Dennis Willis: Insult After Injury. Who will speak up for Us!?

By Robert Lilly | May 1, 2012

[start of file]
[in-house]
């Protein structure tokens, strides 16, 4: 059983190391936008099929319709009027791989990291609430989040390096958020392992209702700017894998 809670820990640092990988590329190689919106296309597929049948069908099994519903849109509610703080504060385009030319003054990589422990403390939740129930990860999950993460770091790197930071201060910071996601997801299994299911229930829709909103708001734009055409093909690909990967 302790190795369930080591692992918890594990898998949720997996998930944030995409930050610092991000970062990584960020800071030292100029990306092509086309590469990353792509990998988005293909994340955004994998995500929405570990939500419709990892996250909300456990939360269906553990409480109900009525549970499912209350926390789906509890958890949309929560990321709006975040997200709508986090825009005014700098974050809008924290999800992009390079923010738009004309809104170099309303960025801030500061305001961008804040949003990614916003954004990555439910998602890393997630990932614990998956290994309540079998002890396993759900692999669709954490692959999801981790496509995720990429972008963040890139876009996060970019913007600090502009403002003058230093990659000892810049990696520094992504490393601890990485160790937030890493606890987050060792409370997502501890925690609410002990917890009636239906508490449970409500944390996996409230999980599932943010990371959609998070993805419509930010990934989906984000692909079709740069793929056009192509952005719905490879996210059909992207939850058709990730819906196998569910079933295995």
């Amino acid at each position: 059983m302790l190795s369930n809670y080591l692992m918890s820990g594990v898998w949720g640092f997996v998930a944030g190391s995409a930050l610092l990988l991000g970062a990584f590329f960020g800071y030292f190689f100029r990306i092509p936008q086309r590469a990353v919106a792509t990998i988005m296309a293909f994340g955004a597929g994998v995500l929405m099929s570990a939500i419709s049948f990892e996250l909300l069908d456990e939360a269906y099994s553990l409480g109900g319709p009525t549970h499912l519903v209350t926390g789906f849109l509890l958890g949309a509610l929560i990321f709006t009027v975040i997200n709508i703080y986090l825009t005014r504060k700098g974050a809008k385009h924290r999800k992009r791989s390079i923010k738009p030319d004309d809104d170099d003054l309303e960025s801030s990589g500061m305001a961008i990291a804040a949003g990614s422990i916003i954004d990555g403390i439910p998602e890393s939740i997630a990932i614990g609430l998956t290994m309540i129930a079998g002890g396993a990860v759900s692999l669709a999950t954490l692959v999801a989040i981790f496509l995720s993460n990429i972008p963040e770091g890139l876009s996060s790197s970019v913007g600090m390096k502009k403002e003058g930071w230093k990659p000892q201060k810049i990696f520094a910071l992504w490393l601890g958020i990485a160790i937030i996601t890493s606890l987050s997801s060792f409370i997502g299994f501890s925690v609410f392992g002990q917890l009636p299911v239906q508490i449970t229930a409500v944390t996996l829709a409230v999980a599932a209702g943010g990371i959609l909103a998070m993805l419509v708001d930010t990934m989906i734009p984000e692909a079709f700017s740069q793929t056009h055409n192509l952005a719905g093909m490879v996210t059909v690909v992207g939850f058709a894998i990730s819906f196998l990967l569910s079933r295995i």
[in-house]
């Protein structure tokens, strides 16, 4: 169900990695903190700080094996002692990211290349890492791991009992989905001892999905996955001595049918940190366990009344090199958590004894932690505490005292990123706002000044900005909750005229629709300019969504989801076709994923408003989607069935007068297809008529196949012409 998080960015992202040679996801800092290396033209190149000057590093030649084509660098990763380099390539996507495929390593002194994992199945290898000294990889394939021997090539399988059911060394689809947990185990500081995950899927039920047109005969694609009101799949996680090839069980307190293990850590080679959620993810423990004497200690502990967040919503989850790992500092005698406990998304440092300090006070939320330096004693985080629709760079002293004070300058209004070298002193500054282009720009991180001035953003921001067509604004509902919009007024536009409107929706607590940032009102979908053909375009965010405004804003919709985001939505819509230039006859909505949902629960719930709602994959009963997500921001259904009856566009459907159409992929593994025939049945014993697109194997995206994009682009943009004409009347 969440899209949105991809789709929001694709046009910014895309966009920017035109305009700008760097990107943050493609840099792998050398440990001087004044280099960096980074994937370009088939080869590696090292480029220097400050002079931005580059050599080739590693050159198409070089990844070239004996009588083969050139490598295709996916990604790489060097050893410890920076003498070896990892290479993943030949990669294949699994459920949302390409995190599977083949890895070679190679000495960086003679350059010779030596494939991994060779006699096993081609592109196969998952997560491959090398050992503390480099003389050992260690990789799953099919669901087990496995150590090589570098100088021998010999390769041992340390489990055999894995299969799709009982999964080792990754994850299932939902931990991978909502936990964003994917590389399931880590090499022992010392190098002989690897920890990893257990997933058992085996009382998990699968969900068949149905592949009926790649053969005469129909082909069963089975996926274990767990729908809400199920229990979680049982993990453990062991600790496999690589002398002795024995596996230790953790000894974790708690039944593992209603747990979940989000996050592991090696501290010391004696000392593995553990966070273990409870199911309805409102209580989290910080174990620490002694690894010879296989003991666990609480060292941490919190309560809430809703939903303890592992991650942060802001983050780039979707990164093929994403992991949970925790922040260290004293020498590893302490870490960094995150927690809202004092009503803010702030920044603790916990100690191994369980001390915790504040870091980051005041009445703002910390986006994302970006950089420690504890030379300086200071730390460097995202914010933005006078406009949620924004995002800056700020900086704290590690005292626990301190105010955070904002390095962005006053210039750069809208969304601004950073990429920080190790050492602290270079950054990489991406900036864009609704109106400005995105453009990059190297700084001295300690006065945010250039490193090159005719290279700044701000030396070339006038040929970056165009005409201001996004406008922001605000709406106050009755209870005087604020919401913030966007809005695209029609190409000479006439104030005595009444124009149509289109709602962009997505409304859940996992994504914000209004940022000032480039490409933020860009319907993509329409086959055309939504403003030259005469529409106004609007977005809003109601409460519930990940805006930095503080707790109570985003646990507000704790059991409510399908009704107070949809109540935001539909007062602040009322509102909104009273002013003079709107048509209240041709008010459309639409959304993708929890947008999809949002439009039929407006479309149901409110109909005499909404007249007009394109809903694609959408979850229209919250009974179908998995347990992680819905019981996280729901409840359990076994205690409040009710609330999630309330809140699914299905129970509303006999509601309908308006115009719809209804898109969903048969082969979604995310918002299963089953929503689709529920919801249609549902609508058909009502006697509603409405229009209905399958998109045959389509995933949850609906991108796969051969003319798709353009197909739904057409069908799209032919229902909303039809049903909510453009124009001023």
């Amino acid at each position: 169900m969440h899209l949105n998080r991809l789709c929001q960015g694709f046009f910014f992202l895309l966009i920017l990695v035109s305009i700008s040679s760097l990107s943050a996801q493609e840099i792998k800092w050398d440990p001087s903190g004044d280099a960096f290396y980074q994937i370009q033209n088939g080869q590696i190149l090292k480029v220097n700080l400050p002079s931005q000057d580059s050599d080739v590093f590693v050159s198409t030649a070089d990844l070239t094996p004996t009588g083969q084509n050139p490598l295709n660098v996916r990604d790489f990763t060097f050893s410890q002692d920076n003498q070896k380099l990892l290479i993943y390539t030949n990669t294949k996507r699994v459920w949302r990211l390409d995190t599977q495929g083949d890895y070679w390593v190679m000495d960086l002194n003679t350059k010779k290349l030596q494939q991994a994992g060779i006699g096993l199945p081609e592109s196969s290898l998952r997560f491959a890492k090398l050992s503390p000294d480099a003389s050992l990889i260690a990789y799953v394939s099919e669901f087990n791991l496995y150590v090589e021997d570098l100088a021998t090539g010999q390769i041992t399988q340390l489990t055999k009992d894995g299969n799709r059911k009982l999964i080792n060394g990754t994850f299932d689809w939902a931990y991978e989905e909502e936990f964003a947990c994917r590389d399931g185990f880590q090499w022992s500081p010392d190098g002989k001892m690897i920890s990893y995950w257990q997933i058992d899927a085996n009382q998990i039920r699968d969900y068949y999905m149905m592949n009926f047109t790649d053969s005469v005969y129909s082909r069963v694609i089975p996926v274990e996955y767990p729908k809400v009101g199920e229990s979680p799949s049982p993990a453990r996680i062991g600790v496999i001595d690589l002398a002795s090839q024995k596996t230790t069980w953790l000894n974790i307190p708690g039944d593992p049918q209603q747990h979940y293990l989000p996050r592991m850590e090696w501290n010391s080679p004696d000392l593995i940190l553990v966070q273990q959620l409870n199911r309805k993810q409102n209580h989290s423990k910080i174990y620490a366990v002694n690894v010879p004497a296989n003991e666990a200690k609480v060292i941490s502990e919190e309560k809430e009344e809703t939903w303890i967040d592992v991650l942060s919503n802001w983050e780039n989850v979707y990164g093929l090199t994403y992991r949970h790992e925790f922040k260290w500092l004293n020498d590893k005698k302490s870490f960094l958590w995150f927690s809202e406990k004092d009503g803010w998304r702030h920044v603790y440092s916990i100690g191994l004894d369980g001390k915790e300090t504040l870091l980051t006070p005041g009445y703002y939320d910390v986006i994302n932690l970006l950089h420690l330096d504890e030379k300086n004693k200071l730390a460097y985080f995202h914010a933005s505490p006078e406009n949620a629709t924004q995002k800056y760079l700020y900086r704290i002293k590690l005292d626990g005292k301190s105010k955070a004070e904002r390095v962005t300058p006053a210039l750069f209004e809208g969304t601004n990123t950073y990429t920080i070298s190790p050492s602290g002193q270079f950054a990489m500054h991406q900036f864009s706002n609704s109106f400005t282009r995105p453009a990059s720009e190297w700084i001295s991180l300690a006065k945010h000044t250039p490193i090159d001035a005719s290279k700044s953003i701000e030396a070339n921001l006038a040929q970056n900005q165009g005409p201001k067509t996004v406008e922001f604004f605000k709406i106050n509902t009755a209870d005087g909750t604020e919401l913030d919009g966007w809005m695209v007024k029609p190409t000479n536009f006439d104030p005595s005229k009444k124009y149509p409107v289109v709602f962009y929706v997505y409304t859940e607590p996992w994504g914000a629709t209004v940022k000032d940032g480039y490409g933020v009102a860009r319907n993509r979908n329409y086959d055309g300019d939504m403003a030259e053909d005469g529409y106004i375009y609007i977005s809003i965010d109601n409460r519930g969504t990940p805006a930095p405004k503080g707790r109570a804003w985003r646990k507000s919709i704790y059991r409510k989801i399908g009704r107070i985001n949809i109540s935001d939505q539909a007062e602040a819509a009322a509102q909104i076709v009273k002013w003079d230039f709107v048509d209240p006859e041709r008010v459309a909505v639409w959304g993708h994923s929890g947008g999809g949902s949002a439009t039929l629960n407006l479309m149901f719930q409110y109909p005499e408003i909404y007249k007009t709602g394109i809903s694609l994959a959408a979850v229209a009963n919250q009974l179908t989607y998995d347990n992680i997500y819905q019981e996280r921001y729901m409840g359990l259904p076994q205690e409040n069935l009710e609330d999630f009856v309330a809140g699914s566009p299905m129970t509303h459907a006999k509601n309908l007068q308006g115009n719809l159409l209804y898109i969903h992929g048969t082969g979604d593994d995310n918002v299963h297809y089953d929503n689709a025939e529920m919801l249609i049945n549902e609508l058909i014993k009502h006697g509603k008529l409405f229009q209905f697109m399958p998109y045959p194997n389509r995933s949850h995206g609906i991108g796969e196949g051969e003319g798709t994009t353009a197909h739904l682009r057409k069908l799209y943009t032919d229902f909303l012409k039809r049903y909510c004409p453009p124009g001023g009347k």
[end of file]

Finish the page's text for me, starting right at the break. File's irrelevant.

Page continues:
“Abilene Police Shoots suspect/ man aimed gun at officer”… That’s what the headlinesread from the Abilene Reporter news precisely one year ago. On the date of April 13, Dennis L. Willis was shot to death in the evening hours while trapped in a back yard, trying to escape detection by the APD. Dennis’ death in the light of the events surrounding Mark Zimmerman the infamous shooter of Trayvon Martin, make any intelligent discussion about community violence difficult. Difficult does not, however, equal impossible. I propose that there are so many issues that extend from this incident that it demands our attention as a community to both help this family get answers and to hold leadership accountable that purports to be leadership in the area of justice issues in specific.{{more}}He was 20 years old and a youth who had not yet begun to live his life. Cut down, he leaves behind a daughter and a very large family to mourn his loss. Dennis, on April 13, was shot at 11:45pm and died on the 14th at 12:33am. His family was notified of his death at 3:00am. The time frame in between the shooting, his hospitalization and the notification of the family were lengthy; the family has concerns about that. Who will speak up for us?Dennis, according to his family, was not a gang member, nor had he ever been convicted of a crime; however, from news coverage it would be questionable if he were or not, it seemed to imply he was both. Where was the alternative message? Why didn’t the family’s story come out? Who will speak up for us?He was shot twice, according to official documents, once in the arm, which severed the arm and once in the neck; however, the hospital records document him as dying from bleeding out. Who was with him at the hospital? What took so long to notify the family? Questions that deserve some answers, real civil rights leadership or socially conscious religious leadership would be asking them. Who will speak up for us?My motivation is to instigate action on the part of a silent population.Silence, that is at this time a hindrance to justice. Dennis’ legacy demands of us, both you and I, to speak up for him but also to speak up for the numerous other lives just like his that are in need of a listening heart and a raised voice.Just recently the family of Mr. Willis decided to break that silence by commemorating his life and their loss; they hosted a vigil for Dennis at the Arthur Sears ParkI left this event with a renewed commitment to real leadership. We need a leadership that won’t flinch from standing up and out for justice. A leadership that is not afraid to have contact with common people or to speak truth to power. Dennis’ death can be our reason to rise to this occasion. We remembered him as a sweet and caring young man who played video games, basketball at G.V. Daniels Recreation Center and made people laugh. But he also had a difficult family history to live with. Father incarcerated almost all of his life. Mother wrestling with addiction issues. Moving from residence to residence to find stability. When I spoke to his family they told me he was the family babysitter. It is no wonder, with a childhood as challenged as his that he would want as much time with the kids as possible. I want you to never forget our loss, a human life snuffed out way too young. What makes this incident even more intolerable is the insult that has been added to this injury. In October 2011, the Grand Jury returned a No Bill with respect to the shooting. Those who were involved were investigated and absolved of any blame for his shooting and death. We contend that this, although done according to the system’s rules, has flaws in it from a community standpoint. The community, the family, never had adequate leadership to aid them in this most grueling moment of their family history. Who should have spoken up for them? We have to explore this question and the questions that are drawn from this entire saga. Dennis can’t speak from the grave but we can while alive, can’t we? What will we say?I think we should plaster his face on the walls of our minds, just as his image was emblazoned on the shirts of family members at the funeral, because although it happened to his family, it could have happened to your son. I know we think that this could never be the case but that is our fundamental error in logic. We have forgotten the past.In fact, we rarely ever publicly speak of it.I would think with all the people who follow the example of Christ here in Abilene, Texas we should have somebody who is willing to stand up and address the Pontius Pilates of our age.Where are those with a voice who will speak up, intelligently with knowledge and love for the people?Weas a people can do more than we are doing now to stand by each other in such times as this. Injustices to a community are like termites to a house, in time you will go to lean upon the wall and the entire structure will collapse. Who will begin to speak up?It would be foolhardy on our part to wait for the next incident to occur before we decided to take a collective social action. I propose that since June is the month wherein freedom for African Americans is highlighted through Juneteenth, and July is the American Independence Day therein we should prepare to meet and to discuss what reasonable course of action should be taken to address the social injustices inherent in this case.For example: why was the family notified so late? Why weren’t they ever informed of a grand jury proceeding? Who should be responsible for getting this information to a victimized, suffering family? What role should the NAACP play in such cases as these? How can they be held accountable to do what their mission statements dictates? Are the ministers of churches a source for help? Are these not reasonable questions that must be asked?A community cannot function without such clarity.We plan to have a gathering in the midst of both of these celebratory seasons: Juneteenth and the Fourth of July.We will announce more information in the June.I want to make a special appeal to the young adults; you are the leaders of today! Stop waiting for someone to tap you on the shoulder and christen you as such. Stand up for what you believe-right now! Let’s lead our community into a new era, one characterized by unity, solidarity and commitment to integrity. Let’s seek justice for Dennis Willis and for all otherunfortunates in our society today. Will You or will you not be the one to speak up?